John McCain withdraws support for Donald Trump over groping boasts

Former nominee is biggest name to withdraw support over remarks about groping and unwanted advances as Ryan avoids subject and candidate appears before supporters in New York

Senator John McCain of Arizona withdrew his endorsement of Donald Trump on Saturday, in one of the most prominent defections among Republicans over the presidential nominees behavior toward women.

The 2008 Republican presidential nominee issued a statement declaring it impossible to continue to offer even conditional support for Trump, in the wake of leaked video and audio showing Trump boasting about making sexual advances toward women without their consent.

Cindy and I will not vote for Donald Trump, McCain said in a statement that included his wife. I have never voted for a Democratic presidential candidate and we will not vote for Hillary Clinton. We will write in the name of some good conservative Republican who is qualified to be president.

Shortly after McCain released his statement, Trump made a surprise appearance outside Trump Tower in New York City. Early on Saturday evening, the billionaire emerged from his skyscraper, where he had been in crisis talks and debate preparation all day, to greet a group of 100 ardent supporters who had been demonstrating outside the building since morning.

Trump shook his fist in the air, waved and pointed, without saying anything. He then went quickly back into the building.

His appearance raised a huge commotion among those gathered on Fifth Avenue in midtown Manhattan, prompting cheers and chants of Trump for president and USA! USA!

One onlooker, Karen Stecher from Windsor, Canada, said: Its ridiculous. Ive seen a crowd react to a star in LA but it wasnt like this. This is like entertainment but its scary because of the anger and aggression.

Earlier in the afternoon Trumps wife, Melania, released a statement in which she said Trumps comments were offensive but asked the American people to see that her husband had the heart and mind of a leader.

Reached with a request for comment about the mounting controversy surrounding her fathers campaign, Ivanka Trump hung up on the Guardian.

McCain, locked in a tough re-election battle in Arizona, condemned Trumps comments after the release of the 11-year-old Access Hollywood recording on Friday but initially stopped short of rescinding his endorsement. As leading Republican officials launched an exodus from Trump in the 24 hours that followed, he faced quickly mounting pressure.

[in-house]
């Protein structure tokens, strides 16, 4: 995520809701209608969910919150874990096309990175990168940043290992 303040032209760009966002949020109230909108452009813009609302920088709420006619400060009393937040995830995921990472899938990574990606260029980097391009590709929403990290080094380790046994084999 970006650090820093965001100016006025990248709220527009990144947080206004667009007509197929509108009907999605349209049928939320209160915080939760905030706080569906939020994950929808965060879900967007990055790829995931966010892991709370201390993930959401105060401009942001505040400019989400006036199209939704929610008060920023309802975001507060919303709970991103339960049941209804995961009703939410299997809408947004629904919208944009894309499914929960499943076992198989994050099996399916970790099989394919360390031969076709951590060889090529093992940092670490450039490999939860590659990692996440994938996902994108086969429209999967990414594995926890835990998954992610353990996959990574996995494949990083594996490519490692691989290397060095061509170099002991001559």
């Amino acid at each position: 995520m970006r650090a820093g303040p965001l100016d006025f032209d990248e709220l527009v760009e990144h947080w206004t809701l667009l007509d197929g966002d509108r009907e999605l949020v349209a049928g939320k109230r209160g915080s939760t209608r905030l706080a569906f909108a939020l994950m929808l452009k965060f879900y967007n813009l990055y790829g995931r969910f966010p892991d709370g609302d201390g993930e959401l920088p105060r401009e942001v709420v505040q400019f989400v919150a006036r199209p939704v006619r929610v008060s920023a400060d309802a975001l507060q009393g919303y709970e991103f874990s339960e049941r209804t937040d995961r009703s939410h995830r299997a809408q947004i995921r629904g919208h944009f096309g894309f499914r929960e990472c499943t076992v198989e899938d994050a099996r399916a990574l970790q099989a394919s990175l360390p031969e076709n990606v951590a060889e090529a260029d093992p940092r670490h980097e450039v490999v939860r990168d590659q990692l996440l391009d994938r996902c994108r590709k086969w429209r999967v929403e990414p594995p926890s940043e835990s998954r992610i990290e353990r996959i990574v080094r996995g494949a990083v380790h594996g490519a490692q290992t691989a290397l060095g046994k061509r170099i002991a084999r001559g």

In his statement on Saturday, he said he had wanted to support the candidate our party nominated and respect the Republican primary process.

He was not my choice, but as a past nominee I thought it important I respect the fact that Donald Trump won a majority of the delegates by the rules our party set. I thought I owed his supporters that deference, McCain wrote.

McCains Senate race could determine whether the Republican party maintains its precarious control of the chamber. Other Republicans who disavowed their support for Trump on Saturday included Senate candidates Kelly Ayotte of New Hampshire and Joe Heck of Nevada.

Some Republicans formally called on Trump to step aside and allow his running mate, Indiana governor Mike Pence, to become the partys standard-bearer with just 30 days left until election day. Such voices included John Thune of South Dakota, the third-ranking Republican in the Senate.

Democrats swiftly rejected the desertion of Trump by those who had endorsed him as political calculation pointing out that Republicans had stood by the former reality TV star even as he disparaged Mexican immigrants, Muslims, prisoners of war, the disabled and the Gold Star parents of an Iraq war hero and repeatedly made crude statements about women.

McCain made it clear a long time ago: he is no longer a straight-talking maverick, Ann Kirkpatrick, the Democratic congresswoman challenging McCain for his seat, said in a statement. He missed the chance to show political courage and lead. He failed that test. Now, its too late, John McCain. The people of Arizona deserve better.

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